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Thursday, November 26, 2020

Teachers and parents find the online teaching inadequate and ineffective, reveals study

More than 90 per cent of teachers felt that no meaningful assessment of childrens' learning was possible during online classes. The University stated that more than 60 per cent of children cannot access online education opportunities.

By: PTI | Bengaluru | November 17, 2020 11:51:26 am
online education, coronavirus pandemic, school reopening, school education, online exams, board exams,The study also reveals that most parents are eager to send their children to schools with necessary health safeguards and do not think that the health of their children would be affected in such an event (Express Photo/Representational)

An overwhelming majority of teachers and parents find online teaching inadequate and ineffective and most parents are eager to send their wards to school, revealed a study by a private university here on Monday.

The Azim Premji University on Monday released its field study on Myths of Online Education, which was undertaken in five states across 26 districts covering 1,522 schools, the university said in a statement.

These public schools have more than 80,000 students.

The objective of the study was to understand the experience of children and teachers with online education.

“The study finds an overwhelming majority of the teachers and parents stating that the online mode is inadequate and ineffective for education,” the statement read.

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The study also reveals that most parents are eager to send their children to schools with necessary health safeguards and do not think that the health of their children would be affected in such an event, the university added.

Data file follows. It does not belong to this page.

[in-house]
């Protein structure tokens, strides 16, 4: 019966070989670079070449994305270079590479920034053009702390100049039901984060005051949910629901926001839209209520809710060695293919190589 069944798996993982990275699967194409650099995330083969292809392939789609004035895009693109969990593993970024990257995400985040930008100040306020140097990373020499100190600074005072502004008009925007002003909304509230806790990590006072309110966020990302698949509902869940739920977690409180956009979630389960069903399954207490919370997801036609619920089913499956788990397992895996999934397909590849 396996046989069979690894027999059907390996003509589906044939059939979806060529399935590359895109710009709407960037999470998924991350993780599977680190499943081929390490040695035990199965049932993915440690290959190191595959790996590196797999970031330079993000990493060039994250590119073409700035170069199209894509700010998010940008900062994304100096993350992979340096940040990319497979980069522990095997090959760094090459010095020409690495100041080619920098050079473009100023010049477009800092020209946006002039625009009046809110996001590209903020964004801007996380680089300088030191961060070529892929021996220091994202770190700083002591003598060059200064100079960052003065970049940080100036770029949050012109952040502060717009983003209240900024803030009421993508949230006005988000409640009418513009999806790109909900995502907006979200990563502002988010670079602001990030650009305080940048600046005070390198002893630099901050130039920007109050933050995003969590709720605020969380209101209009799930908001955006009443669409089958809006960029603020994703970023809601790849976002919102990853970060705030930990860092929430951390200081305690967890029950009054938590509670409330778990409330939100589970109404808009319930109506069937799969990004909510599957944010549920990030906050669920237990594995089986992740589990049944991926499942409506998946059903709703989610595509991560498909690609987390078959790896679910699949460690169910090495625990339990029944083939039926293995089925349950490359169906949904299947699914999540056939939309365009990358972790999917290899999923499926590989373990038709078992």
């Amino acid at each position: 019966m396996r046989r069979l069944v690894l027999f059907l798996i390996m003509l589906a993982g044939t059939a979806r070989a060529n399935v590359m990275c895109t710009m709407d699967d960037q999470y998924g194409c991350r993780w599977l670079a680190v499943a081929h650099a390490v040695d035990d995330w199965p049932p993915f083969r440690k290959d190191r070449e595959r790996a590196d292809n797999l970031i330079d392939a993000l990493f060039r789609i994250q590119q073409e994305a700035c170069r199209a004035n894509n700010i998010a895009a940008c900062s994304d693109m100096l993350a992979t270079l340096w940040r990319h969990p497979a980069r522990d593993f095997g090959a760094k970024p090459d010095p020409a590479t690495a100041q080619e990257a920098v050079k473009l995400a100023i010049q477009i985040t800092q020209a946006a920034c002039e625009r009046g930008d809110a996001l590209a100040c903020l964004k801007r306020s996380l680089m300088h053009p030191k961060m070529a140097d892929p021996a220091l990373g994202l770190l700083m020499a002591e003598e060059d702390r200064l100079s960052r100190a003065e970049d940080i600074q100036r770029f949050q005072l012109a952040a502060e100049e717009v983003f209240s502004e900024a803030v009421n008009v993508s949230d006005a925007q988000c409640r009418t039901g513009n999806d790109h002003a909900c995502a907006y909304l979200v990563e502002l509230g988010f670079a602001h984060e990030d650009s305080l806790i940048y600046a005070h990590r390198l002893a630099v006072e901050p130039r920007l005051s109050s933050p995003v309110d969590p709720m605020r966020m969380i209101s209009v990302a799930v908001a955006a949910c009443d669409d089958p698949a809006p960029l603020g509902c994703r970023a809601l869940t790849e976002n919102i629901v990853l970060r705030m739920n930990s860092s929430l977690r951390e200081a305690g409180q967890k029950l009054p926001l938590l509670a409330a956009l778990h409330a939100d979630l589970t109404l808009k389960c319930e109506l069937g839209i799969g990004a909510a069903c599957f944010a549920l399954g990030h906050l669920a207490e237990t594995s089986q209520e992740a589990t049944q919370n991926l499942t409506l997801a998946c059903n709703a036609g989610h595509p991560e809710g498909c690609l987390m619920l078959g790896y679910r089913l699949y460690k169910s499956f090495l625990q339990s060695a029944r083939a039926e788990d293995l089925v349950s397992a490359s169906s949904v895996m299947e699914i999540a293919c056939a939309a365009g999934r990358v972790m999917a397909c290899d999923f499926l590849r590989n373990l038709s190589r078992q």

“Online education is ineffective because of the basic character of education, and not merely because of lack of access to the net and online resources, especially for school-age children,” said Anurag Behar, Vice-Chancellor of the Azim Premji University.

He explained that education required physical presence, attention thought, and emotions, all to be sewn towards learning goals, step-by-step, often back-and-forth, and differently for each student.

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Behar added that education required intense verbal and non-verbal interactions amongst teachers and students, which is possible only in actual classes.

According to the University, more than 80 per cent of teachers expressed the impossibility of maintaining an emotional connection with children during such classes, thus eliminating the very basis of education, and more than 90 per cent of teachers felt that no meaningful assessment of childrens’ learning was possible during online classes.

The University stated that more than 60 per cent of children cannot access online education opportunities.

The reasons include the non-availability of or an inadequate number of smartphones for dedicated use or sharing, and difficulty in using the apps for online learning.

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